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Threats Against Indonesian Anti-Corruption Officials Probed

  • Andy Lala

Protesters call on Indonesian President Joko Widodo to inaugurate General Budi Gunawan, who was last month named a corruption suspect, as national police chief during a march in Jakarta, Feb. 11, 2015.

Protesters call on Indonesian President Joko Widodo to inaugurate General Budi Gunawan, who was last month named a corruption suspect, as national police chief during a march in Jakarta, Feb. 11, 2015.

Indonesian President Joko Widodo has ordered national police to investigate death threats against members of the nation's anti-corruption commission, which has had strained relations with the law enforcement body.

The president, widely known as Jokowi, said he discussed the matter this week with police and members of the commission, known by the initials KPK.

“It will be difficult to track down the perpetrator, but if it is clear who the perpetrators are, let’s arrest them," Jokowi said. "I have invited and told the police if the perpetrator is found, make an arrest immediately."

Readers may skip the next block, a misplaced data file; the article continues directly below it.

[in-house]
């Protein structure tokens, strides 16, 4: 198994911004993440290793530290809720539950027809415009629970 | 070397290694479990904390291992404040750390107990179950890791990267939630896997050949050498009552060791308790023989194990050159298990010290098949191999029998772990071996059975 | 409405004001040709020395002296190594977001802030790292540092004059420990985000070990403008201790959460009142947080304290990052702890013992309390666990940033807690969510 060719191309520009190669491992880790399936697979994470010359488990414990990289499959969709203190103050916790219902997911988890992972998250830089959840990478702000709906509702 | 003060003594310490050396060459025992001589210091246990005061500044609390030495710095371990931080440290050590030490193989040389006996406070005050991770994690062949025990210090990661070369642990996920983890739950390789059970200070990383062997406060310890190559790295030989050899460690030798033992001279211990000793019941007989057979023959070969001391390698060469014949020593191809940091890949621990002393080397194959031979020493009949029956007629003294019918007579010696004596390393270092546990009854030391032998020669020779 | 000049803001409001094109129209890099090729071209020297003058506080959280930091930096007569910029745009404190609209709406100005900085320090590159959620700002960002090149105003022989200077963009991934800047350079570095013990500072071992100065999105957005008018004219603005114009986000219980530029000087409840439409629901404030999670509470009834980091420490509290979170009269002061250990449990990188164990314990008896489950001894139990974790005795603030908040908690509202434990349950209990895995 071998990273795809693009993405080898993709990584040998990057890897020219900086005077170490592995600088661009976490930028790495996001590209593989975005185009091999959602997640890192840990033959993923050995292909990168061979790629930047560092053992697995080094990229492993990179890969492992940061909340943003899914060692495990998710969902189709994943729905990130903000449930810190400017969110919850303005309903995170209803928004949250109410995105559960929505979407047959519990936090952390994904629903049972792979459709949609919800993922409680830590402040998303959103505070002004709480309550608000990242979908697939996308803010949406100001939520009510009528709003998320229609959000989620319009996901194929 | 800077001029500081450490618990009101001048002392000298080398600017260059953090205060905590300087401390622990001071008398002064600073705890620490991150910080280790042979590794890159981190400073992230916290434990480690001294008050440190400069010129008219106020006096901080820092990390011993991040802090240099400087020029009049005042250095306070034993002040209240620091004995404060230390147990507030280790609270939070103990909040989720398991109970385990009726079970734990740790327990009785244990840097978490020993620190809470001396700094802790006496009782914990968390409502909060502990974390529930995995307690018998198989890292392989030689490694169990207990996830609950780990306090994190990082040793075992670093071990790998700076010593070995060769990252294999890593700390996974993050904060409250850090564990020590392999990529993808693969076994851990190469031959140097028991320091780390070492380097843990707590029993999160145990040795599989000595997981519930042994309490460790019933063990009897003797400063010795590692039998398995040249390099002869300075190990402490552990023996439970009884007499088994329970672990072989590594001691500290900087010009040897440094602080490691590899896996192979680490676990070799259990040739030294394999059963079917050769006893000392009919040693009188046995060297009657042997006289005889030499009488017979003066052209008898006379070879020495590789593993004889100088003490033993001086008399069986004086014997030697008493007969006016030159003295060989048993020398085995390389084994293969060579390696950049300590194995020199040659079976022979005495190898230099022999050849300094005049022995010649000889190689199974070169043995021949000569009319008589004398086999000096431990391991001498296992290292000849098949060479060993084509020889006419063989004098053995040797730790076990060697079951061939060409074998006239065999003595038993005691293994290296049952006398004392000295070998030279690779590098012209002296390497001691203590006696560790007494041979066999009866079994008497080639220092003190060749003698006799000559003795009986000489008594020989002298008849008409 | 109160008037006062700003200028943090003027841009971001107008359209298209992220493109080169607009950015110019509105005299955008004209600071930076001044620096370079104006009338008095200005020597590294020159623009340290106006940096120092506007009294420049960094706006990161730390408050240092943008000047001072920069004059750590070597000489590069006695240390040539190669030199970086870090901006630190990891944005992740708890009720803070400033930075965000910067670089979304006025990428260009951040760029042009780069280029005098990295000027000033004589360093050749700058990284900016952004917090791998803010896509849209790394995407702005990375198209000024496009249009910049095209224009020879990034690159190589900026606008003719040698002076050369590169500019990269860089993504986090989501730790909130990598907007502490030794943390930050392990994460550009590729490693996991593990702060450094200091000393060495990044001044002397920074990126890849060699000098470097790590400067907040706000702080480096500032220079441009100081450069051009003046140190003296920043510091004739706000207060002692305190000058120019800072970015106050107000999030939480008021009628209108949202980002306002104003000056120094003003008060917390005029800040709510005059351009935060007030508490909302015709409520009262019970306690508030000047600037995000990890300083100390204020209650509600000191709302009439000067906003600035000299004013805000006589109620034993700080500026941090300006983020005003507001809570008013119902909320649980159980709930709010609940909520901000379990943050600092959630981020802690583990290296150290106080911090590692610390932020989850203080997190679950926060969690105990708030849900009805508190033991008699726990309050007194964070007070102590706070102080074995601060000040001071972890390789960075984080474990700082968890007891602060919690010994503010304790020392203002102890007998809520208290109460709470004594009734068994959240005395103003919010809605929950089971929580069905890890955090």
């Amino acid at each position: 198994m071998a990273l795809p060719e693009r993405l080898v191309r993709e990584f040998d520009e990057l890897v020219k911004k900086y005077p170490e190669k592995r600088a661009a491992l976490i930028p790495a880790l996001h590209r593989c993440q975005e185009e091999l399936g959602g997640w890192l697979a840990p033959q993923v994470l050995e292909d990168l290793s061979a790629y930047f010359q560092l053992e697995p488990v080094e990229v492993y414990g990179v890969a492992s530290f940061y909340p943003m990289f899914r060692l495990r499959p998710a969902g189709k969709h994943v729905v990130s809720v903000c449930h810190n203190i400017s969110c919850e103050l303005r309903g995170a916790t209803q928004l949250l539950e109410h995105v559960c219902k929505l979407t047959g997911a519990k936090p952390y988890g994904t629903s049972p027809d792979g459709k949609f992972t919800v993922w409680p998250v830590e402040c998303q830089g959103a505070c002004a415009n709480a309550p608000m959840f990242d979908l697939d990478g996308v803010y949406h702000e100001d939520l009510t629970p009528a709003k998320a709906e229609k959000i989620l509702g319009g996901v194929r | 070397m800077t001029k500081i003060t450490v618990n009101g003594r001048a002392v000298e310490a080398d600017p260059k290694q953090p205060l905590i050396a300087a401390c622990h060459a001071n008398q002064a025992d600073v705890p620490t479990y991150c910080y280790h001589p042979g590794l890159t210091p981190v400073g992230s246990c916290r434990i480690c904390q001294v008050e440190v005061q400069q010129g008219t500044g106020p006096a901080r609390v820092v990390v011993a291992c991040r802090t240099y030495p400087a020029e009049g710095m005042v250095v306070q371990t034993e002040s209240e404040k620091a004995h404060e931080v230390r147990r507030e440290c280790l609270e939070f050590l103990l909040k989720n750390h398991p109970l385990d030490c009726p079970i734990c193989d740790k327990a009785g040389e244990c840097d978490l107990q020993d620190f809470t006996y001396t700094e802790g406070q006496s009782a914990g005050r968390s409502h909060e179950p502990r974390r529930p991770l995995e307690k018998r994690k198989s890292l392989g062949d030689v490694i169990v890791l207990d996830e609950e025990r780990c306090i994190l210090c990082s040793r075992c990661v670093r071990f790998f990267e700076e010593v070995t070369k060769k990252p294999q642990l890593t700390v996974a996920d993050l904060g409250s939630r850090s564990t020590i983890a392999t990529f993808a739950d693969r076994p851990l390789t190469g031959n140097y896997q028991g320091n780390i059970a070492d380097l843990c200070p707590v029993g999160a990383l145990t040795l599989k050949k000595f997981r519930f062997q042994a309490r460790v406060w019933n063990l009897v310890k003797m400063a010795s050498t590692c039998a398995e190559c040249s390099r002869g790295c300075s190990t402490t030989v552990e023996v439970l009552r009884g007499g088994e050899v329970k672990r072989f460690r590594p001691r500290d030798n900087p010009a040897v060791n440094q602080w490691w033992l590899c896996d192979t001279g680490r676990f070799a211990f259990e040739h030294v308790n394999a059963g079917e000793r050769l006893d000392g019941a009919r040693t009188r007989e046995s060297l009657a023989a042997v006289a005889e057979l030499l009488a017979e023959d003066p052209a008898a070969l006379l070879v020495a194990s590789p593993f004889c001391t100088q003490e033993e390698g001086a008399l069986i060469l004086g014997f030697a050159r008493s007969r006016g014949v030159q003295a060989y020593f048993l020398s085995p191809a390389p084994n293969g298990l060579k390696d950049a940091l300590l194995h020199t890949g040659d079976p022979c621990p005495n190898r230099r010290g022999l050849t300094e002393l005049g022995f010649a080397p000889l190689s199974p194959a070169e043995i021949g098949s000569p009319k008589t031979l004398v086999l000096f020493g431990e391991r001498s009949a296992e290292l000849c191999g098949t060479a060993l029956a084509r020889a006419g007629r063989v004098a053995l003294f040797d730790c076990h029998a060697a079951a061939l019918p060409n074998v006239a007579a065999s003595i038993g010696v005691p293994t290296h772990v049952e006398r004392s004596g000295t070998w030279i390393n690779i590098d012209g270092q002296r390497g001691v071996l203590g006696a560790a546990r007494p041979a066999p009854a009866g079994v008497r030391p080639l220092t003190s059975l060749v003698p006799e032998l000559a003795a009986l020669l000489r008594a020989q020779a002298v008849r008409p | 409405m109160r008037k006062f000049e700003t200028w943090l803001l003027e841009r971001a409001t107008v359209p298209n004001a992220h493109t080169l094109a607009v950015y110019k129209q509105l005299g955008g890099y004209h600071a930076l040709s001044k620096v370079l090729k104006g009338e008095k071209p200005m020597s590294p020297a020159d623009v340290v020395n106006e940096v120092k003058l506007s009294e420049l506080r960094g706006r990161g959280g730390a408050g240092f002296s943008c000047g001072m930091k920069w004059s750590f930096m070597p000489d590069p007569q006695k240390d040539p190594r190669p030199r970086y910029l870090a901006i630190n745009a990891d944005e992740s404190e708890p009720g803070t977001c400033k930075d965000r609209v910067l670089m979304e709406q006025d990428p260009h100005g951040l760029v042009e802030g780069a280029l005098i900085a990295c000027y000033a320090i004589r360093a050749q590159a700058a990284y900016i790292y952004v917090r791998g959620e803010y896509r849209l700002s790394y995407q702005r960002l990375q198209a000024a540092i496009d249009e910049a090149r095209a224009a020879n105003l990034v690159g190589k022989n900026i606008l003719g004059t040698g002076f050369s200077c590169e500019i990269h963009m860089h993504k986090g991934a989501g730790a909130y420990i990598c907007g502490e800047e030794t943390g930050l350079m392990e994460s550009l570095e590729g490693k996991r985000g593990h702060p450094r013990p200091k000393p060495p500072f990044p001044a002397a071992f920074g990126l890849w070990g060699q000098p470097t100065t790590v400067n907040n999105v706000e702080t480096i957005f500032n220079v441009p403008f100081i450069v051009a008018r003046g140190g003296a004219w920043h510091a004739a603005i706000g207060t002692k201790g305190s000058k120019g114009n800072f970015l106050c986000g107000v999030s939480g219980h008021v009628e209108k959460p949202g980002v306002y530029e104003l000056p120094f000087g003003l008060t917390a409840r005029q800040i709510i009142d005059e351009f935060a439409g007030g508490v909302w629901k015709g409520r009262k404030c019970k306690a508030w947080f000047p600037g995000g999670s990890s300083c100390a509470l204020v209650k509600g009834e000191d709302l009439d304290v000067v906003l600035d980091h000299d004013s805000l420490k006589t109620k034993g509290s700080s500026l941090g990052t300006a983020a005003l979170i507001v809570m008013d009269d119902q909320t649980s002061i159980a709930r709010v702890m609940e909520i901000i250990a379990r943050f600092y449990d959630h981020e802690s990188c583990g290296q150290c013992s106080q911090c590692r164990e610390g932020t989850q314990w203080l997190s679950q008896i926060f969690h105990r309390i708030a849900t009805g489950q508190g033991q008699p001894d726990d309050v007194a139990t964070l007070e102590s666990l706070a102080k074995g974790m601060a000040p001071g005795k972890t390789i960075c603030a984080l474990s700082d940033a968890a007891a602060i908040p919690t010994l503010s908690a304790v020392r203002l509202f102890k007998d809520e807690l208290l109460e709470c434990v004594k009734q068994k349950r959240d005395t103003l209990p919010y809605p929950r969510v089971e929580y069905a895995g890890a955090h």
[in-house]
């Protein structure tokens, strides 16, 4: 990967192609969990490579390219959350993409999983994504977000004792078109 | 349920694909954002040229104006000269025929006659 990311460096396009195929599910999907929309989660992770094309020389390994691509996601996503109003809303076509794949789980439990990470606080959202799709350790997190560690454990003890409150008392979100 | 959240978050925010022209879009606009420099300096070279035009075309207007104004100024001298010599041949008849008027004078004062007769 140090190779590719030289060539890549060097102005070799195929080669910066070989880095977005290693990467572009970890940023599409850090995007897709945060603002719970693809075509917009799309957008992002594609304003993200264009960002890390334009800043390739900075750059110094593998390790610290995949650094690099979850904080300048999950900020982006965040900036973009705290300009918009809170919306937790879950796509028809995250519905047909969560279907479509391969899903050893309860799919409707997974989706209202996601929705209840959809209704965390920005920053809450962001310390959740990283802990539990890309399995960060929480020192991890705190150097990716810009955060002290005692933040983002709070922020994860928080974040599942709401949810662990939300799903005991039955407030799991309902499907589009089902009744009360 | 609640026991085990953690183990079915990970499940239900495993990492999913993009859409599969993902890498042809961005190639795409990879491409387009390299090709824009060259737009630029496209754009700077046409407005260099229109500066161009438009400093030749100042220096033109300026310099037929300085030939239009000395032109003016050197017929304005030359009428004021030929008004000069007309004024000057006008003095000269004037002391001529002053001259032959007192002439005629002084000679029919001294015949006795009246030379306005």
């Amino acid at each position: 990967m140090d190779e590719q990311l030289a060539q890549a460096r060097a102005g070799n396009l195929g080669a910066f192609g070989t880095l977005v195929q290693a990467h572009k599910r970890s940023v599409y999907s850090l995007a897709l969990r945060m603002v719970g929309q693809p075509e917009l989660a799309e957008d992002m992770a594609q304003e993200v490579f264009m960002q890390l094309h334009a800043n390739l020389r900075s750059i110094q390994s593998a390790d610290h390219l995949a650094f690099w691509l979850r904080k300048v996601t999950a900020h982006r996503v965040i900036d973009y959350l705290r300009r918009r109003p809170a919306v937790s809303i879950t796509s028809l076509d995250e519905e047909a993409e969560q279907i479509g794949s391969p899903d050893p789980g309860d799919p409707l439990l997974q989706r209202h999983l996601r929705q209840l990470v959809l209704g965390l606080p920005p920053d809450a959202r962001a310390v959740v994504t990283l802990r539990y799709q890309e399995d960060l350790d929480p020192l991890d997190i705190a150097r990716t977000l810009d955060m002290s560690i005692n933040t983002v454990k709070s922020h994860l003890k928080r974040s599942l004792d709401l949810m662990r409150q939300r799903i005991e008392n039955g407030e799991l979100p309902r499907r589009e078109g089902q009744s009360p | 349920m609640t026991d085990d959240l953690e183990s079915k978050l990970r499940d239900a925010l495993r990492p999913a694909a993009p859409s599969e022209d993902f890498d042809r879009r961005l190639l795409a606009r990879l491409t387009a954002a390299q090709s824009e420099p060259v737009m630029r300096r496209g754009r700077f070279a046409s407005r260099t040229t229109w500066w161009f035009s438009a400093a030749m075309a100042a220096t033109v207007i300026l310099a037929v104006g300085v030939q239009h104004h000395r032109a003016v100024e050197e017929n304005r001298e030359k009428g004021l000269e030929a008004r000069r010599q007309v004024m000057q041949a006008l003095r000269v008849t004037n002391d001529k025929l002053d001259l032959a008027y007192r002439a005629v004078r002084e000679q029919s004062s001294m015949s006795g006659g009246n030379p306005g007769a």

On Wednesday, Deputy KPK Chairman Bambang Widjojanto told reporters that phone and text messages to KPK employees and their families have included death threats.

Jimly Asshiddiqie, deputy chairman of a team formed to reduce tension between the police and the KPK, said threats against KPK could delay a resolution of the conflict.

"Therefore, we urge all parties, in accordance with the president’s instruction, to defuse the tension between the [KPK and the police]," Asshiddiqie said.

The tension centers on General Budi Gunawan, the president's police chief nominee, who has been named as a corruption suspect by the KPK.

Since the president announced a delay in the appointment last month, the national police have arrested and released Widjojanto and launched investigations against at least five other current and former KPK members, including the current chairman. Gunawan has also filed a legal challenge against the KPK investigation against him.

Jokowi, who has taken the unusual step of having almost all of his high-ranking appointees vetted by the KPK, ran for office on a tough anti-corruption agenda.

This report was produced in collaboration with the VOA Indonesian service.

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